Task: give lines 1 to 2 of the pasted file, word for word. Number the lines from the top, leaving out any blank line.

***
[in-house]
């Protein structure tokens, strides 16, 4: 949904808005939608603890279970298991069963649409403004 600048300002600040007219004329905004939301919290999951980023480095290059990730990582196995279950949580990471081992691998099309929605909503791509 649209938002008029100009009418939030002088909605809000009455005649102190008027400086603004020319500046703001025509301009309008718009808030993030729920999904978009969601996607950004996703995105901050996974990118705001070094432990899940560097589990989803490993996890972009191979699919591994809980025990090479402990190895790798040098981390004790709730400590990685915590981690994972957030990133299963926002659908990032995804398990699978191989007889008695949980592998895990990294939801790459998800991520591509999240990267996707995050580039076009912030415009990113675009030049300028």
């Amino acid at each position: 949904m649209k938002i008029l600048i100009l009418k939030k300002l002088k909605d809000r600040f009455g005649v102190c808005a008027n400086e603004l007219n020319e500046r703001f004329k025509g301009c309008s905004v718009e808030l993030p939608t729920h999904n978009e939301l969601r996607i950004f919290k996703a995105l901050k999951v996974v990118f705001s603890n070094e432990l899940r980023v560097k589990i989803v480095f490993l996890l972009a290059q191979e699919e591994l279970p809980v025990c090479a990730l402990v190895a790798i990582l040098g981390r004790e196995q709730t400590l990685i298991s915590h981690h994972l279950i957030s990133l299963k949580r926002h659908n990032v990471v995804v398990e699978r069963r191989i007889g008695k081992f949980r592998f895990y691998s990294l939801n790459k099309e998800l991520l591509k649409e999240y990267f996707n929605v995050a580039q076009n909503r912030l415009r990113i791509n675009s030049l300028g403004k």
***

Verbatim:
[in-house]
């Protein structure tokens, strides 16, 4: 949904808005939608603890279970298991069963649409403004 600048300002600040007219004329905004939301919290999951980023480095290059990730990582196995279950949580990471081992691998099309929605909503791509 649209938002008029100009009418939030002088909605809000009455005649102190008027400086603004020319500046703001025509301009309008718009808030993030729920999904978009969601996607950004996703995105901050996974990118705001070094432990899940560097589990989803490993996890972009191979699919591994809980025990090479402990190895790798040098981390004790709730400590990685915590981690994972957030990133299963926002659908990032995804398990699978191989007889008695949980592998895990990294939801790459998800991520591509999240990267996707995050580039076009912030415009990113675009030049300028």